End of the road for business selling counterfeit car parts
A man from Brent has been slapped with a hefty fine and a suspended prison sentence after being found guilty of conning consumers by selling counterfeit automotive goods.
Pawel Ostrowiecki, from Queensbury, and his company VX Car Limited, were found guilty of multiple breaches of the Trade Marks Act 1994 at Isleworth Crown Court on 15 November 2017. Mr Ostrowiecki was handed a 12 month sentence, reduced to 46 weeks suspended for two years, and 250 hours of unpaid work.
He was also ordered to pay £12,000 in costs and a victim surcharge of £100 for his crimes.
Mr Ostrowiecki was found guilty of buying counterfeit car parts and accessories from China and selling them on Amazon and Ebay as the real thing, making a tidy profit in the process.
The logos of car manufacturers BMW, Mercedes-Benz and Ford were among the counterfeit products being sold by Mr Ostrowiecki, as well as items branded with the Superman, Batman and Transformers logos. Products ranged from car badges and tyre valve dust caps to headrest covers and keyrings.
Records seized from Mr Ostrowiecki's home showed that, in 2012, he received cease-and-desist correspondence from lawyers acting on behalf of Ford and Toyota and was later put on notice about counterfeit goods by the Border Force in 2014.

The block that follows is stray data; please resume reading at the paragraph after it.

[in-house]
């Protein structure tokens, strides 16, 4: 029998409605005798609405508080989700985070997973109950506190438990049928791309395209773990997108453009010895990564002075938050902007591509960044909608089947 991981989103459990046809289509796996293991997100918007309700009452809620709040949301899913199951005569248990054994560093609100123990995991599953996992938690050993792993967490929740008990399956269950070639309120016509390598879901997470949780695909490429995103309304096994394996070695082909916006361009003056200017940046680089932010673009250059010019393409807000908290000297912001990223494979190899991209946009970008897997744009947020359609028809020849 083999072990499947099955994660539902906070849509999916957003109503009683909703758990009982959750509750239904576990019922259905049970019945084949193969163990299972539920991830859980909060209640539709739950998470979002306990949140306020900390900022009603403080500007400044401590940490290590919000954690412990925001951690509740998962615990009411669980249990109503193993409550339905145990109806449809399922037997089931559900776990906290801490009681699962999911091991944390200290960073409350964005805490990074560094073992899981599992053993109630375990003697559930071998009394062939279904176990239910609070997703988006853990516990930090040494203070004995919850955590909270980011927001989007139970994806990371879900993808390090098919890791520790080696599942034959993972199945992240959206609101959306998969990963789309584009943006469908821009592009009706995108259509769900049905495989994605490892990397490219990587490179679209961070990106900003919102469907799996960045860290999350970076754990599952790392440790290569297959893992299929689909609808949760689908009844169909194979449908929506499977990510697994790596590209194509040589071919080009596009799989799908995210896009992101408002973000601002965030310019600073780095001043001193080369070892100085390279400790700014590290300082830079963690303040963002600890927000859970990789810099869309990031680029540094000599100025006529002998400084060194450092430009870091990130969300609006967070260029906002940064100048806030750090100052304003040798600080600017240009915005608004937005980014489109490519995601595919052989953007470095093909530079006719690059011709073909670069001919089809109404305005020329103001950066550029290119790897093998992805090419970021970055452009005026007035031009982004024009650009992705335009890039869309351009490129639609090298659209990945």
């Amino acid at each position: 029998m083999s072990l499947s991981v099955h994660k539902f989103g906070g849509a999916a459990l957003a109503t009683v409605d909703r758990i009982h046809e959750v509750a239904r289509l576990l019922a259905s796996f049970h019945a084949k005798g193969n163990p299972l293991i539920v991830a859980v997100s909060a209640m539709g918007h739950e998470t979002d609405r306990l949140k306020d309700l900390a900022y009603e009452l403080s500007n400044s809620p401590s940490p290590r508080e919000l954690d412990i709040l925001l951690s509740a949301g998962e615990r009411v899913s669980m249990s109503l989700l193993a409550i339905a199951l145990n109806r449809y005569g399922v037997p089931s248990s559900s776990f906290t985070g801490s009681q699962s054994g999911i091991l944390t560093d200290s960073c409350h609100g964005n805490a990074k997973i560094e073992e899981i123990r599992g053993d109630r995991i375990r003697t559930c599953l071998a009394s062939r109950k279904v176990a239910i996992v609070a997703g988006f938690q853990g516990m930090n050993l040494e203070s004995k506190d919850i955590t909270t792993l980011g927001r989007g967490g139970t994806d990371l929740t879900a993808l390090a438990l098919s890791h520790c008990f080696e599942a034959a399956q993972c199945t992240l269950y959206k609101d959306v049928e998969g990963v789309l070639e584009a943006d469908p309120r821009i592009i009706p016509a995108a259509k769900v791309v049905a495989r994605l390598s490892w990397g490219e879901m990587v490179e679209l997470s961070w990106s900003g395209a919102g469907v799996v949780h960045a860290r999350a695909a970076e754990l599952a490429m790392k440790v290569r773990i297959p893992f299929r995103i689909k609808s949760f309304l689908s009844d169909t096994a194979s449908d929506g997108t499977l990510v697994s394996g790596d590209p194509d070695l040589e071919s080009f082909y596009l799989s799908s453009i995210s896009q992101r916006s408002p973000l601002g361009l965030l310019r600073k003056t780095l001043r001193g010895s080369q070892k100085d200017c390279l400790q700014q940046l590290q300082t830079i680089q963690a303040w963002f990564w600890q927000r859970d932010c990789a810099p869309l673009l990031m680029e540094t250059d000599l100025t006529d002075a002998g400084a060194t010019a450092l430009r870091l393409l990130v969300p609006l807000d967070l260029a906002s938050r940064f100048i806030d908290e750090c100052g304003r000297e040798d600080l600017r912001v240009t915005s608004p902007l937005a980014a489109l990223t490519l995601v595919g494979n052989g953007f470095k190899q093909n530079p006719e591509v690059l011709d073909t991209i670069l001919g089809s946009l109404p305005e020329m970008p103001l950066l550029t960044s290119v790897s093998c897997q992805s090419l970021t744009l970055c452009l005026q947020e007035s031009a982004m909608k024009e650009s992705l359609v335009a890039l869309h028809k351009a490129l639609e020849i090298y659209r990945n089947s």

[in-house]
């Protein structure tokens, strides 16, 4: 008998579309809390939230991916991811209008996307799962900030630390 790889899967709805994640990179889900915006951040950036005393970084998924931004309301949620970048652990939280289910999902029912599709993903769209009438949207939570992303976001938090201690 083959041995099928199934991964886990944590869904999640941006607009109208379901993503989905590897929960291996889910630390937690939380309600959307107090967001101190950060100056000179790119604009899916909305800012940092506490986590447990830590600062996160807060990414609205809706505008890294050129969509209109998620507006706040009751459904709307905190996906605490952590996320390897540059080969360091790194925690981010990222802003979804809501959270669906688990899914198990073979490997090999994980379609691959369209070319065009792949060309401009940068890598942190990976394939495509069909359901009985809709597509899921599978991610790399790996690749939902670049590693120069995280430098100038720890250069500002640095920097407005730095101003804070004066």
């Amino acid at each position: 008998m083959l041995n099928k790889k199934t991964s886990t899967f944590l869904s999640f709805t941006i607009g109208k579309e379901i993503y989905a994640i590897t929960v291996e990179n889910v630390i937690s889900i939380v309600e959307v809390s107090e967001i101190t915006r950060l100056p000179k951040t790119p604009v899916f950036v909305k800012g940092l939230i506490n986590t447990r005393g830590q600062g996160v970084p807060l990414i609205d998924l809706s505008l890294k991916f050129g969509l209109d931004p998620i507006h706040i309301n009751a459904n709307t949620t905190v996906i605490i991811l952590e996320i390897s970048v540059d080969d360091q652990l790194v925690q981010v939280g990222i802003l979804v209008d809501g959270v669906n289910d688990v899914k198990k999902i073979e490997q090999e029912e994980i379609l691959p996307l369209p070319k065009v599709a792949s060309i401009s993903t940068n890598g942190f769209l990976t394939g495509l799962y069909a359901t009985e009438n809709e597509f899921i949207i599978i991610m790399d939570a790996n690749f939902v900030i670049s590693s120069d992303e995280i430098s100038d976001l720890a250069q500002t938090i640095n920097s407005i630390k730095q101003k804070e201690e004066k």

During a search of Mr Ostrowiecki's home, 19,500 branded items were seized and sent to their respective trademark owners for testing, where they were found to be counterfeit. Having been purchased for £57,834, the potential loss to industry would have been more than £100,000.
Cllr Tom Miller, Brent Council Cabinet Member responsible for Trading Standards, said:
"This is another great result for our Trading Standards team, so a big well done to all involved in this successful prosecution.
"It may be difficult to think of large companies, such as BMW and Warner Brothers as victims of crime, but these companies are made up of thousands of ordinary workers. When the company suffers financially, it is those workers and their families who ultimately feel the effects. That's why this is by no means a victimless crime.
"The outcome of this case serves as a warning to others considering selling counterfeit goods in Brent, be it in shops, on stalls or online - this crime doesn't pay. We want Brent to be a place where genuine and legitimate businesses thrive, and traders that flour the rules will be taken through the courts.”